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Women's equality is key to global prosperity: Clinton

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(MADRID) - Ensuring that women have equal status and opportunities is the key to global prosperity, US Secretary of State Hillary Clinton said Saturday, in a message to a conference in Spain.

"When women are afforded their rights and afforded equal opportunities in education, health care, employment and political participation, they help drive social and economic progress," she said in the video message broadcast at the Spain-Africa Women for a Better World conference in Valencia in eastern Spain.

"But when they are marginalised and mistreated as is still the case in too many places in Africa and around the world, broad and lasting progress is impossible. Empowering women is a key to global progress and prosperity."

Clinton said much work to promote gender equality around the world remained to be done since the 1995 United Nations women's conference in Beijing, where she, as US first lady, declared that "Women's rights are human rights."

"The message from that conference rang loudly and clearly and still echoes across cultures and continents. Now we have made great progress in the years since but we all know that there is a long way to go," she said.

More than 500 women, including Liberian President Ellen Johnson Sirleaf, former Chilean president Michelle Bachelet and over 50 ministers, from around the world were scheduled to take part in the two-day gathering which got underway Saturday in the Mediterranean port city.

Kenyan environmental activist Wangari Maathai, who won the Nobel Peace Prize in 2004 for her work on environmentally sustainable development, urged participants to help protect the tropical forest of Congo, the second largest in the world after the Amazon forest.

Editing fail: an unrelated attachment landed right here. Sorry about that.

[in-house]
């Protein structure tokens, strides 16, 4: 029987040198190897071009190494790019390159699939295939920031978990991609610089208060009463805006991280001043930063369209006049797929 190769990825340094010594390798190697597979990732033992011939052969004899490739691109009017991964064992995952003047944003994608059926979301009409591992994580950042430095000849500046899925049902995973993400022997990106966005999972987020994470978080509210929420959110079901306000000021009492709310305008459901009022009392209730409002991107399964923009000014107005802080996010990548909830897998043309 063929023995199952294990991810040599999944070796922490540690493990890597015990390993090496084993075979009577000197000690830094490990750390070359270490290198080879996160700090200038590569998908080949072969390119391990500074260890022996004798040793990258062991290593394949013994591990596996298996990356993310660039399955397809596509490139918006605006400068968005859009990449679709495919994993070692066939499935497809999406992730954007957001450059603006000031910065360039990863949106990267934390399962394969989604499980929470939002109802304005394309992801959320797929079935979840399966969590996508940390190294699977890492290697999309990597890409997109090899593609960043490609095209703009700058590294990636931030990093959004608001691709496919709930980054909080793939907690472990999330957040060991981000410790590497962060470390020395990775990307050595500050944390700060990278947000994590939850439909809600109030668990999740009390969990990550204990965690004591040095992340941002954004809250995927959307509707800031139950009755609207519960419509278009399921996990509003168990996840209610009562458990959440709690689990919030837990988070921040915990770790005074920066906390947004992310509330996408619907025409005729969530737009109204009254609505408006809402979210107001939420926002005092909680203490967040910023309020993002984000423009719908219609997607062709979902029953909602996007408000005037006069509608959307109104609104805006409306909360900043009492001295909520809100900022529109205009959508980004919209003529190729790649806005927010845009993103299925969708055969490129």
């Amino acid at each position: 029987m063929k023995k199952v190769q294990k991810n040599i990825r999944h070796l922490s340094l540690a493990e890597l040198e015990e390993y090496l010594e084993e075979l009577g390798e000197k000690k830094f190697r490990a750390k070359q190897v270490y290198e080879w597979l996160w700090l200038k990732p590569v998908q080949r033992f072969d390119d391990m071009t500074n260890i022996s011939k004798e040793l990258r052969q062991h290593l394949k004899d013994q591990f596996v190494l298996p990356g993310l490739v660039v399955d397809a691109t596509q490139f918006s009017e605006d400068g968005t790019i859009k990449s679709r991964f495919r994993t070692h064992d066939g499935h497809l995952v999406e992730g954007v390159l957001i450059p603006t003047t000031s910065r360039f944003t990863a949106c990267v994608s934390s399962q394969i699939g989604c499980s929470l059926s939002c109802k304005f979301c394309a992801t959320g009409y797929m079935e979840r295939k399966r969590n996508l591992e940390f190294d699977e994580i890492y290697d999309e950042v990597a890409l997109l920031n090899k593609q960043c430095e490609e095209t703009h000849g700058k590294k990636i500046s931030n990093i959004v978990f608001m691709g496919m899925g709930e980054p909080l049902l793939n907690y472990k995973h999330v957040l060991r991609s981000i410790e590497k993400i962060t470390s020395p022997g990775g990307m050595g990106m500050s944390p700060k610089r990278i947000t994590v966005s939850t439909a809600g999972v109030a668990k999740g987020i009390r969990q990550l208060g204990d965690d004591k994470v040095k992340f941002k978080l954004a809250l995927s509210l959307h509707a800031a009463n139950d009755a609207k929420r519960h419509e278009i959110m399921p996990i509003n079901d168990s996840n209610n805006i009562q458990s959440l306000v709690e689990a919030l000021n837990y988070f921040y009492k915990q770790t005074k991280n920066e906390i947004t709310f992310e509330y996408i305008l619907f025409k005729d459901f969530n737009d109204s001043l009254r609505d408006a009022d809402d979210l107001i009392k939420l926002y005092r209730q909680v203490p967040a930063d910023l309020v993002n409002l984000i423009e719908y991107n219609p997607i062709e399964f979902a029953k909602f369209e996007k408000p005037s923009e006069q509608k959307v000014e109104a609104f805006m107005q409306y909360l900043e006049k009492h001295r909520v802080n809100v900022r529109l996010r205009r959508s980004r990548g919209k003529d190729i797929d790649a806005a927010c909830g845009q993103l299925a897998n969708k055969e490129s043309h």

"Help protest the forests of Congo, they are important not only to help regulate the climate on a global level, but they also drain carbon from the rest of the world and are important for biodiversity," she said.

She also warned that if Europe does not do more to prevent desertification in Africa, it will see a surge in the arrival of migrants from the continent.

Oscar-winning actress Nicole Kidman, a goodwill ambassador for the UN Development Fund for Women, also sent a message to the meeting in which she said inequality "prevents women from realising their full human rights, prevents girls from attending school and fuels violence against women."

Four main issues -- education, health care, female representation in positions of power and economic development -- will be discussed at the event, which was preceded on Friday by an informal meeting European Union equality ministers.

It is the second time that Spain, which currently holds the rotating EU presidency, has hosted a Women for a Better World meeting after Madrid in 2007.

The first such gathering was held in Mozambique in 2006. Others were held in Niger in 2008 and Liberia in 2009.

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